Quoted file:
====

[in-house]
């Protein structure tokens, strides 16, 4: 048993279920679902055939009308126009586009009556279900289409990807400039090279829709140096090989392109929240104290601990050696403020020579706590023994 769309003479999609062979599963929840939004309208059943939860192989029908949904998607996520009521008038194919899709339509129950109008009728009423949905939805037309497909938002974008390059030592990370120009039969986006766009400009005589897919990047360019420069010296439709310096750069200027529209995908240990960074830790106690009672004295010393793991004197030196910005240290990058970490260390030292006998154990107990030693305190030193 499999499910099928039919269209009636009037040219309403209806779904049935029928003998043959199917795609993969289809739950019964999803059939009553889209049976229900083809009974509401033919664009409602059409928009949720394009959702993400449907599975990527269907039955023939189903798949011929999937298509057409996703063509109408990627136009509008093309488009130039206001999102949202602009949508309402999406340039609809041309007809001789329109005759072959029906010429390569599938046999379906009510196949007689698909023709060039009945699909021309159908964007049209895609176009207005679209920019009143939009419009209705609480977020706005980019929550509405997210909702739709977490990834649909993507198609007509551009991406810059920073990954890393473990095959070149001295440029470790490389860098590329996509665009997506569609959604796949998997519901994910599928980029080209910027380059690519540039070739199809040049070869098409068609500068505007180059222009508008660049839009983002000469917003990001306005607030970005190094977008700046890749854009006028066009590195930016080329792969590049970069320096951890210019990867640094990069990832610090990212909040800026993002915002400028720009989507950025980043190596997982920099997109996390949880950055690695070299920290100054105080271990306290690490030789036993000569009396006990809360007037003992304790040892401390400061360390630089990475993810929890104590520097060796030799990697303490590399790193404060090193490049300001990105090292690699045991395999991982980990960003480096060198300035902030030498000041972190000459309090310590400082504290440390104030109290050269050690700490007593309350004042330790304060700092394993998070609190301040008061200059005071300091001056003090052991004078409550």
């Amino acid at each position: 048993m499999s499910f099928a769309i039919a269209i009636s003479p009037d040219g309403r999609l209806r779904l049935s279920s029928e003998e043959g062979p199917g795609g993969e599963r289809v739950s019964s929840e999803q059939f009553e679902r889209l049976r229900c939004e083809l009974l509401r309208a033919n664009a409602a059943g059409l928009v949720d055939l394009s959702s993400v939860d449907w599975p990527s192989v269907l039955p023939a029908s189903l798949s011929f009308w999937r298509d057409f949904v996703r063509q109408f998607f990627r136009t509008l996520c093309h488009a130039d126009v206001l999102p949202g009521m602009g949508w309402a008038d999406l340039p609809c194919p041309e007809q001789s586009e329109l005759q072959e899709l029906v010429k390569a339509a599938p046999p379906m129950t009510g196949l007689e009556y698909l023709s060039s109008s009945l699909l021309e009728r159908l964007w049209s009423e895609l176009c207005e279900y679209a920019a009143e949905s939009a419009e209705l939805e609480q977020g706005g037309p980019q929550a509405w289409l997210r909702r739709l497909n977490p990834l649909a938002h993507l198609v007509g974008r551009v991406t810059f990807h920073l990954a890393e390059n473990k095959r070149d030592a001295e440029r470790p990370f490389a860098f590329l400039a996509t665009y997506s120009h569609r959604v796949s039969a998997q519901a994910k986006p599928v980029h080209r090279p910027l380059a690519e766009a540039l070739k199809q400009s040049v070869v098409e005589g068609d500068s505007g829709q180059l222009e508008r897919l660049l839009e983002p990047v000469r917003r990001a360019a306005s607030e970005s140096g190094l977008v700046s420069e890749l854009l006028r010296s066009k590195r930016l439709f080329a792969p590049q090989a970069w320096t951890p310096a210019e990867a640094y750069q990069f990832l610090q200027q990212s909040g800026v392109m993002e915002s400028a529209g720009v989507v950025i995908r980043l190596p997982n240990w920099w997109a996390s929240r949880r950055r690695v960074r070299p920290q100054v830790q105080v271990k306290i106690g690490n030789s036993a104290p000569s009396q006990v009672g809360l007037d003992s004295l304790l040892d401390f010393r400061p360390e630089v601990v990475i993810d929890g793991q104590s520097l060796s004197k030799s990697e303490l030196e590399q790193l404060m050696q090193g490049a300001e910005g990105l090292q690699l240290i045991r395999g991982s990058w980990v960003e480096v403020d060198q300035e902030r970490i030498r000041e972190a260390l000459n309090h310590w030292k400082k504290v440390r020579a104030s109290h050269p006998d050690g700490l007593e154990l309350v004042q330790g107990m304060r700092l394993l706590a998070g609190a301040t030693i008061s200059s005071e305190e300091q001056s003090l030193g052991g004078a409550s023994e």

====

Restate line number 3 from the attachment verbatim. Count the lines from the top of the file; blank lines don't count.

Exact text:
């Amino acid at each position: 048993m499999s499910f099928a769309i039919a269209i009636s003479p009037d040219g309403r999609l209806r779904l049935s279920s029928e003998e043959g062979p199917g795609g993969e599963r289809v739950s019964s929840e999803q059939f009553e679902r889209l049976r229900c939004e083809l009974l509401r309208a033919n664009a409602a059943g059409l928009v949720d055939l394009s959702s993400v939860d449907w599975p990527s192989v269907l039955p023939a029908s189903l798949s011929f009308w999937r298509d057409f949904v996703r063509q109408f998607f990627r136009t509008l996520c093309h488009a130039d126009v206001l999102p949202g009521m602009g949508w309402a008038d999406l340039p609809c194919p041309e007809q001789s586009e329109l005759q072959e899709l029906v010429k390569a339509a599938p046999p379906m129950t009510g196949l007689e009556y698909l023709s060039s109008s009945l699909l021309e009728r159908l964007w049209s009423e895609l176009c207005e279900y679209a920019a009143e949905s939009a419009e209705l939805e609480q977020g706005g037309p980019q929550a509405w289409l997210r909702r739709l497909n977490p990834l649909a938002h993507l198609v007509g974008r551009v991406t810059f990807h920073l990954a890393e390059n473990k095959r070149d030592a001295e440029r470790p990370f490389a860098f590329l400039a996509t665009y997506s120009h569609r959604v796949s039969a998997q519901a994910k986006p599928v980029h080209r090279p910027l380059a690519e766009a540039l070739k199809q400009s040049v070869v098409e005589g068609d500068s505007g829709q180059l222009e508008r897919l660049l839009e983002p990047v000469r917003r990001a360019a306005s607030e970005s140096g190094l977008v700046s420069e890749l854009l006028r010296s066009k590195r930016l439709f080329a792969p590049q090989a970069w320096t951890p310096a210019e990867a640094y750069q990069f990832l610090q200027q990212s909040g800026v392109m993002e915002s400028a529209g720009v989507v950025i995908r980043l190596p997982n240990w920099w997109a996390s929240r949880r950055r690695v960074r070299p920290q100054v830790q105080v271990k306290i106690g690490n030789s036993a104290p000569s009396q006990v009672g809360l007037d003992s004295l304790l040892d401390f010393r400061p360390e630089v601990v990475i993810d929890g793991q104590s520097l060796s004197k030799s990697e303490l030196e590399q790193l404060m050696q090193g490049a300001e910005g990105l090292q690699l240290i045991r395999g991982s990058w980990v960003e480096v403020d060198q300035e902030r970490i030498r000041e972190a260390l000459n309090h310590w030292k400082k504290v440390r020579a104030s109290h050269p006998d050690g700490l007593e154990l309350v004042q330790g107990m304060r700092l394993l706590a998070g609190a301040t030693i008061s200059s005071e305190e300091q001056s003090l030193g052991g004078a409550s023994e």